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G&S Litigation Victory - Alzheimer’s Disease and Related Disorders Association, Inc. v. Alzheimer’s Foundation of America

Marty Edel and Adam Safer secured a victory for the Alzheimer’s Foundation of America (“AFA”) in an action against it by the Alzheimer’s Disease and Related Disorders Association, Inc. (“Association”).  The case involved the scope of the Lanham Act (and related state claims) as applied to keywords and on-line advertising that appears on a search engine results page where the marks are similar.  Specifically, the Association contended that AFA advertising in which AFA referred to itself as “Alzheimer’s Foundation” was likely to cause confusion with the Association’s two-word, registered pre-existing mark, “Alzheimer’s Association.”  Also, the Association argued that AFA’s purchase of Association trademarks as search engine keywords constituted trademark infringement and false designation of origin by driving traffic to AFA’s links.

Following a six-day bench trial, the court issued a 75-page decision.  It determined:

  1. The Association had failed to prove trademark infringement or any of its other claims because, even though the marks were similar, there was no likely confusion.
  2. First, the Court found the Association’s mark was weak.  In particular, the Court found that “Alzheimer’s Association” was a “weak, descriptive mark” and rejected the Association’s proof of secondary meaning for its mark.
  3. The Court also found little, if any, evidence of actual confusion.  It also found that the Association’s surveys of confusion, while designed by a nationally recognized expert, were fundamentally flawed and unreliable. the Association’s surveys were too flawed to be considered.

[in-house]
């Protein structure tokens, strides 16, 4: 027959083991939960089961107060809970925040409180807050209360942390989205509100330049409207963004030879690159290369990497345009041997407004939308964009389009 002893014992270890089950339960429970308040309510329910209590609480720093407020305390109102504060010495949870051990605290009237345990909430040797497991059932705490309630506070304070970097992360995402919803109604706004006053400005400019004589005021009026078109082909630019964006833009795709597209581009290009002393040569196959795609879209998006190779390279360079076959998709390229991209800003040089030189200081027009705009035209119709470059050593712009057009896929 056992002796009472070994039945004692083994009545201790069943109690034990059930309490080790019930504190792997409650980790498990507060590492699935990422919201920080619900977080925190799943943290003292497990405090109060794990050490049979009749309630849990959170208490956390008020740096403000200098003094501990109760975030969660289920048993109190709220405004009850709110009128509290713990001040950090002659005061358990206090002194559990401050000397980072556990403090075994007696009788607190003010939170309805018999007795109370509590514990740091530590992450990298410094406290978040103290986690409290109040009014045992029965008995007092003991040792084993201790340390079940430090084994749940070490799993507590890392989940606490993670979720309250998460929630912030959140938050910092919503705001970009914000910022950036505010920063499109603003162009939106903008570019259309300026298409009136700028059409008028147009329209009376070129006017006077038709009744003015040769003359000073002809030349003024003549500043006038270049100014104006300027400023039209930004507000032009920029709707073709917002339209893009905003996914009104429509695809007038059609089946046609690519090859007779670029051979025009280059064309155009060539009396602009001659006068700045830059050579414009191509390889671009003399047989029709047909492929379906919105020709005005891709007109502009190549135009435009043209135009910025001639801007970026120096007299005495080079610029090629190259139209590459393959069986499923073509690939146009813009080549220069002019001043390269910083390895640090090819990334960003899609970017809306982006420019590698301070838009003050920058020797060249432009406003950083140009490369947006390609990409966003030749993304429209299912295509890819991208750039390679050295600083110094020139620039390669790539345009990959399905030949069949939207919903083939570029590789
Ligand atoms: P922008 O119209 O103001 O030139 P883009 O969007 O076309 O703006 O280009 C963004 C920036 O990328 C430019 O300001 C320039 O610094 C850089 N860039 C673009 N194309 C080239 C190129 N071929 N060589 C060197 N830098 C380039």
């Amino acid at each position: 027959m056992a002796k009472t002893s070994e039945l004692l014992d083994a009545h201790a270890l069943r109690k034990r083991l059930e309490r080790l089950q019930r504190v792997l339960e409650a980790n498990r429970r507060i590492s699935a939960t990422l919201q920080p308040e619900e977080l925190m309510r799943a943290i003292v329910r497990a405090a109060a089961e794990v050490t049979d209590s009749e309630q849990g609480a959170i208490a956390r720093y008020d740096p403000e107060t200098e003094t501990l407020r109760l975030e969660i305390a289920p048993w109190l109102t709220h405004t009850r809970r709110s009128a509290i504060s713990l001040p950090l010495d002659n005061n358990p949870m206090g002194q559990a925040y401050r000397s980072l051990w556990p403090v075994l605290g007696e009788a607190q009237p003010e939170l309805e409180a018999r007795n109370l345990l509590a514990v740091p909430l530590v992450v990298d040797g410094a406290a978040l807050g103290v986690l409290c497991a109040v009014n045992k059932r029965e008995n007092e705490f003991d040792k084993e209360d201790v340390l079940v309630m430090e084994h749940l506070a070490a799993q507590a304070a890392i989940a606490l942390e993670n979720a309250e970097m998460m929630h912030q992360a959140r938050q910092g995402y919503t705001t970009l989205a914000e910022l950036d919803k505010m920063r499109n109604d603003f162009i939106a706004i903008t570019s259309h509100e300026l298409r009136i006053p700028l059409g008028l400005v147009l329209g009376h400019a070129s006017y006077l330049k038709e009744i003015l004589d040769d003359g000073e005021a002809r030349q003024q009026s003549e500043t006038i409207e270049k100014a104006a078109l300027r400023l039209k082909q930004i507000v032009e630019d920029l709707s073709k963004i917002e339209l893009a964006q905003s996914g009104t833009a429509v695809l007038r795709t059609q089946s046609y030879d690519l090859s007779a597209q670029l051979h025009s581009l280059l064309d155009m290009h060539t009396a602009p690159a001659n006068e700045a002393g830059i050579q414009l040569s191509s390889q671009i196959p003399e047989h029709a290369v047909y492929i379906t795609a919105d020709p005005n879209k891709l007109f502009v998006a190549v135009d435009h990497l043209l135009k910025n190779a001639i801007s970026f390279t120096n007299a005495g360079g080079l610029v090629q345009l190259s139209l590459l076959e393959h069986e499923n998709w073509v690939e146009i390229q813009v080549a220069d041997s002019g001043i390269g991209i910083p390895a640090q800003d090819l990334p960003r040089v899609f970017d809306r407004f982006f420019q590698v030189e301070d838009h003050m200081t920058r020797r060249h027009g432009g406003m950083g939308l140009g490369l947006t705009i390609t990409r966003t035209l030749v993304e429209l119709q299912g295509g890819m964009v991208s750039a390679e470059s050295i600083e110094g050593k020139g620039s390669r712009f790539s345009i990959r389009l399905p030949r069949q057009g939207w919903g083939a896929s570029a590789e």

4. The Court found no cognizable evidence of bad faith, rejecting the Association’s attempt to show bad faith by a time-line of events and mistaken filings of which the mistakes were not known to AFA.
  5. With respect to damages, the Court agreed that it did not have to determine this issue because of its finding of no liability.  That said, the Court found that the Associations’ proof of damages, as well as theory of damages, were too speculative.

The decision is important for a number of reasons.  First, the Court applied the traditional Polaroid factors to an internet advertising case.  Second, the Court provided a road-map to help trademark owners, particularly those with uncertain or weak marks, evaluate the strength of their claims by focusing on the factors of strength of mark, evidence of actual confusion and the type of “confusion” surveys which assist the Court and those which are not reliable, and what can be bad faith.  Third, the Court pointed to the importance of witness credibility – particularly of expert witnesses – in evaluating the underlying facts.   Here, the Court made findings concerning the lack of credibility of the Association’s expert witnesses, even though many of them had unchallenged qualifications.

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